Frankenthaler at Face Value

Helen Frankenthaler, Before the Caves, 1958, oil on unsized, unprimed canvas, 26
Helen Frankenthaler, Before the Caves, 1958 (University of California, Berkeley Art Museum and Pacific Film Archive, Photo: Sibila Savage. © 2014 Helen Frankenthaler Foundation, Inc./ ARS, New York)

(Long read) Through the lens of the recent exhibition Helen Frankenthaler: Painted on 21st Street - 1950 -1959 at Gagosian Gallery, Shepherd Steiner considers the complicated impact the inflated art market has on the presentation, reception, and criticism of works of art - ultimately arguing for a return to the work itself, for an attempt to consider it at "face value."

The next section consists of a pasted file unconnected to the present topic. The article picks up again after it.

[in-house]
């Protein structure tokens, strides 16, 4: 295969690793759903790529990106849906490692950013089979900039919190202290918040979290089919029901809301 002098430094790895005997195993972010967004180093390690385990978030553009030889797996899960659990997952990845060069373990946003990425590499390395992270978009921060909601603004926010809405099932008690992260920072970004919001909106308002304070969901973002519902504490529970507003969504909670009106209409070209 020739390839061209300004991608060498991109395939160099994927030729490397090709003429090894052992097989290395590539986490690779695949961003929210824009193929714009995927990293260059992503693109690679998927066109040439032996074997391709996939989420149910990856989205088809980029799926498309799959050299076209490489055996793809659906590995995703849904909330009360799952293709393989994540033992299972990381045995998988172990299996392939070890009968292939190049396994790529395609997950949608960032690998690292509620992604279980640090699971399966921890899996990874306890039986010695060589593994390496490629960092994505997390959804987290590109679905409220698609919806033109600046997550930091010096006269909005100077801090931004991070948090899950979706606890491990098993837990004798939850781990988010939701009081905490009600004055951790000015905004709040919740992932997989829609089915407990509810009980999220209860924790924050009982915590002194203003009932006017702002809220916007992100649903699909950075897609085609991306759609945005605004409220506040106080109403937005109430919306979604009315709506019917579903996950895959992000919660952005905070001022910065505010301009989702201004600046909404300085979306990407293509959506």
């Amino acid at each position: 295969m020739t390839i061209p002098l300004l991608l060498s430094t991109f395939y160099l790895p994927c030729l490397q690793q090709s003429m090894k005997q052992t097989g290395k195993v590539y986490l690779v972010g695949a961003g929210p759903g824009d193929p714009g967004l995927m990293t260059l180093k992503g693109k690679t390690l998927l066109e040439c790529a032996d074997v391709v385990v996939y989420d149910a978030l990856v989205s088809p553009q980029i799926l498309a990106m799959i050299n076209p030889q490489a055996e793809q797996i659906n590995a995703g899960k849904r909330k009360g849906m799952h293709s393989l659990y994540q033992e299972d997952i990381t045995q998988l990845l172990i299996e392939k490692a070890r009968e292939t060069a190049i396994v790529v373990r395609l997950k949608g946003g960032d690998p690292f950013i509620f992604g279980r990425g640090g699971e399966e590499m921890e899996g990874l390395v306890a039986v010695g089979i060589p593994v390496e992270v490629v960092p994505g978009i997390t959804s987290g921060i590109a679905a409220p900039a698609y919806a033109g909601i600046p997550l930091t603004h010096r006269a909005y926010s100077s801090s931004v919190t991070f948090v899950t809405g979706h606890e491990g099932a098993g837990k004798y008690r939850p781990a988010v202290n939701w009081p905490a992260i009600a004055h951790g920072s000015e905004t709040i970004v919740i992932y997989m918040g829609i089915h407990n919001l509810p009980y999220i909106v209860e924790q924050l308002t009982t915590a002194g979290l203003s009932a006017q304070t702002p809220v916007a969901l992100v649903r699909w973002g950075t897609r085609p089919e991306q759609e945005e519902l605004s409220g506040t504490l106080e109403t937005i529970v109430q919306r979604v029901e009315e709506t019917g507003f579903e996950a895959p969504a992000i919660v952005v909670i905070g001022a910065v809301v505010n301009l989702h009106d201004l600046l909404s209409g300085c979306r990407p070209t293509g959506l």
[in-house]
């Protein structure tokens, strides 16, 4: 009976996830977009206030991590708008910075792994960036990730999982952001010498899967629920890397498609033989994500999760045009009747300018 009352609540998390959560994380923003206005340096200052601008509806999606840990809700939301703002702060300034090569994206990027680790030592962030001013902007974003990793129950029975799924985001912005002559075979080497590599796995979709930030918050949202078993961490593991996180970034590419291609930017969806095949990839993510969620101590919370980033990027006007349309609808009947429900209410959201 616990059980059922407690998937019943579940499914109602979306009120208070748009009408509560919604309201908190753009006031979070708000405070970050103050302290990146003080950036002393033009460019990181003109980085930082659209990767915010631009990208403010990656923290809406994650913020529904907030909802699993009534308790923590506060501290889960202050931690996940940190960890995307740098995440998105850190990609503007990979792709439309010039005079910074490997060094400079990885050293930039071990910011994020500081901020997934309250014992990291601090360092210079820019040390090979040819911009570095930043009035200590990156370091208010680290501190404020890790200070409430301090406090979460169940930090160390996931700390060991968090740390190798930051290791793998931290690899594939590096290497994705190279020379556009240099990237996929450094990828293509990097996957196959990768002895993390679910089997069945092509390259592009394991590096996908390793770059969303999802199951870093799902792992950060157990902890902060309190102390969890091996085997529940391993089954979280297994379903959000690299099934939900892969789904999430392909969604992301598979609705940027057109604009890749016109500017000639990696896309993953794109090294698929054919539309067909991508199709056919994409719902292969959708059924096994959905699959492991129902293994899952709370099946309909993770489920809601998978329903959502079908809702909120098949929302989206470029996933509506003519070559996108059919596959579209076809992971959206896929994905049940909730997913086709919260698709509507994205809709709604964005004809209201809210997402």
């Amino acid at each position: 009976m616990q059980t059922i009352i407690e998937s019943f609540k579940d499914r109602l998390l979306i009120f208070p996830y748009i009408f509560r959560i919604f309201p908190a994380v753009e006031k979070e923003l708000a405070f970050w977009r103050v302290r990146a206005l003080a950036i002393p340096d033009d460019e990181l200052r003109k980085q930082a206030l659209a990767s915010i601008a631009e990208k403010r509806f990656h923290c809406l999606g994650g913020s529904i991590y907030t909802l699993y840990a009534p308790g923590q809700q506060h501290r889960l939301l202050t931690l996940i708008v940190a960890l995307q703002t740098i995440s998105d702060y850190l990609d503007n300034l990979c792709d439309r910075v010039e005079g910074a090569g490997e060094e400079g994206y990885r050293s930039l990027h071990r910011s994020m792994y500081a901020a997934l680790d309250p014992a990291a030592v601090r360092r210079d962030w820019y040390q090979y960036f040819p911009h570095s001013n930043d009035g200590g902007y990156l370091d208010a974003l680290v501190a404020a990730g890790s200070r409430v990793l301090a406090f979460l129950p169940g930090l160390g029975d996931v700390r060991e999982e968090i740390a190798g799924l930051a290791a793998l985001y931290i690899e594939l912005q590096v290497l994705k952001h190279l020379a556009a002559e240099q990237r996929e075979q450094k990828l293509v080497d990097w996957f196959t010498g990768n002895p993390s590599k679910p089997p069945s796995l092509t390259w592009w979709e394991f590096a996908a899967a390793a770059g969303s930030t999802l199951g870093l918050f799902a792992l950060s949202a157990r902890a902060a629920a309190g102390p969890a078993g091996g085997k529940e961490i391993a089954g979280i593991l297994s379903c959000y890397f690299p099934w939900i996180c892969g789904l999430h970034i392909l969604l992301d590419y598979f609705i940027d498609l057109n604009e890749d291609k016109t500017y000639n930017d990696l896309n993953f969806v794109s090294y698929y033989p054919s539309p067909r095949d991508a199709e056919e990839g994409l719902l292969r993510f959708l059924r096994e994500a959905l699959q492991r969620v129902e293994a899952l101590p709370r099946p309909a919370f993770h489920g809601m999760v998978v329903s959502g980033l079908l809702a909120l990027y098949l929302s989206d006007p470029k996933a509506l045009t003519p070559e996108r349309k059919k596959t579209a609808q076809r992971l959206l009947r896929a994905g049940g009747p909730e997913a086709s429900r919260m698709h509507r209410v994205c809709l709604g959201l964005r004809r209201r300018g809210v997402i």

Following an extensive analysis of the market forces at work and the artistic and critical values at stake, Steiner concludes: "So occupy 21st Street. But not only for the economics of it all... to stage an encounter with painting where the question of face value can finally be posed is the ethical flip side. Collaborating or working collectively with Frankenthaler — making her our contemporary, or at the very least looking over her shoulder as she performs the palimpsest-like composite of acts that make her paintings — is the imperative here. Only this ethical orientation can interrupt the circulation of global finance in and as criticism. In so doing we respond poetically to what Jacques Derrida has called a ‘teleopoetic’ demand — we remake her painting at a distance. And we put ourselves in Frankenthaler’s shoes..."